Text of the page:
Paul Johnson | 04 Oct 2011 01:34am
Richard Harris’s stalwart favorite ‘Stepping Out’ has never lost it’s popularity with audiences and amateur performers since it was first produced at the Leatherhead theatre in 1984. An intrepid troop of women and one bashfully shy man; Geoffrey (Brian Capron) attend Mavis Turner’s (Lucy Williamson) weekly adult tap dancing class. Each from differing backgrounds and classes they each unite in the desire to take some time out from their contrasting lives “do something for themselves”. The drama unfolds as Mavis reveals that they will be “doing the tap number” at a local charity event, pushing the tappers relationship with each other to breaking point and where the audience glimpse each characters underlying issues. By turns an raucous comedy – the appalling tap number as the group struggle to learn a complicated routine involving hats and sticks – to deep poignancy and pathos, seen most clearly in Andy’s (Johanne Murdock) stunted relationship with Geoffrey. Celebrating Stepping Out’s 25th anniversary with a new tour of the show, the cast included some star names to drag in the punters (not that I think Stepping Out needs any extra help as it will always be a winner) notably Jessie (“You’re not my mother”… “YES I AM!”) Wallace from Eastenders fame, Coronation Street’s Brian Capron and Lawrence Olivier award nominee Rosemary Ashe. Capron and Ashe both impressed as the hapless Geoffrey and the battleaxe Mrs Frazer. Although billed as stars both were ensemble parts and Capron and Ashe obviously relished the chance to pull up their acting socks and really get stuck in. Never a line not deconstructed or a laugh opportunity wasted. Great fun. Jessie Wallace did a great job as Sylvia and had obviously bagged herself the best role which played to her strengths. She’s a tiny little thing and although she had been given some big false boobs she couldn’t really convince as the overweight Sylvia. The real stand-out performances for me were from Wendy Mae Brown as the warmhearted Rose and Katie Kerr as the enthusitatic but awkward Lynn. Brown brought a beautiful and believable naturalism to the character – as did Kerr with Lynn, bringing also a mesmerizing stillness into the part. Susie Fenwick disappointed as the insensitive Vera – a woman that puts on an irritating ‘front’ to mask what’s underneath – Fenwick never got under the skin of the character though, so all we got was ‘front’ and no depth. Karen Traynor who only looked in her twenties took on the role of Dorothy, although I think the character should be played much older. Traynor has obviously got into the habit of putting on an ‘actor’s voice’ which became increasingly annoying as the evening progressed. It’s a shame because if she had stopped ‘acting’ so much hers would have been one of the most interesting characters on stage.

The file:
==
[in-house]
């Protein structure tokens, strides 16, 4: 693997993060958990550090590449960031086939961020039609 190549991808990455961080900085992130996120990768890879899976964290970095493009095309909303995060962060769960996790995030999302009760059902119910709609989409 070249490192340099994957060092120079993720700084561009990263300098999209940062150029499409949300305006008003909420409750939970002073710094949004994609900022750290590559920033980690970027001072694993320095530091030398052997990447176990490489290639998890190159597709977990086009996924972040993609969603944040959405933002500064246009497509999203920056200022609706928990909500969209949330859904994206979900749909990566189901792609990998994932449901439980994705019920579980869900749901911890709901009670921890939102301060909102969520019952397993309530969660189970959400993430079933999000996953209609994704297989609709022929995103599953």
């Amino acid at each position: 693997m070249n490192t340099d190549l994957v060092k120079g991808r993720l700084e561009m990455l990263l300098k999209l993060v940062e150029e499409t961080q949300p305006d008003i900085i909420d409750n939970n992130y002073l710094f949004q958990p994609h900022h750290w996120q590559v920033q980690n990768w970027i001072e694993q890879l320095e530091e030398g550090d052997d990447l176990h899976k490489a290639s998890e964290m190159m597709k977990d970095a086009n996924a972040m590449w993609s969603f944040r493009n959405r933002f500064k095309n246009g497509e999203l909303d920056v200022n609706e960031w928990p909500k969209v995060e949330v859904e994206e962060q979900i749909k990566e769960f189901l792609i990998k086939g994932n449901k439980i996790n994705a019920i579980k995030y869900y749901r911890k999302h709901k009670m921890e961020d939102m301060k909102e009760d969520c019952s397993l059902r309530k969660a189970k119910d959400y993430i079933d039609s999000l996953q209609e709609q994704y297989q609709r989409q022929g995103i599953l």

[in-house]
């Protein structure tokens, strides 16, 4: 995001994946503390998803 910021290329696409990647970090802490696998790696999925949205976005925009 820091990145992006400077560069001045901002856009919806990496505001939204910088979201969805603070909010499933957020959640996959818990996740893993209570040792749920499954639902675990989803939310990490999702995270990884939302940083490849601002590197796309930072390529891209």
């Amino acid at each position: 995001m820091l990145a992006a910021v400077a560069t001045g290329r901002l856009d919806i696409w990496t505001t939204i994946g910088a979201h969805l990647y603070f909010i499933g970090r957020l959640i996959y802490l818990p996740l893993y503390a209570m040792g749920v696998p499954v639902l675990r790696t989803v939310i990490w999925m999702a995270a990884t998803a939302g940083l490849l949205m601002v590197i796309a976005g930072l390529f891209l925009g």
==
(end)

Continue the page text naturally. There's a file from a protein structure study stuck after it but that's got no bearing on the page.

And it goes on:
- : admin
- : 27/10/2009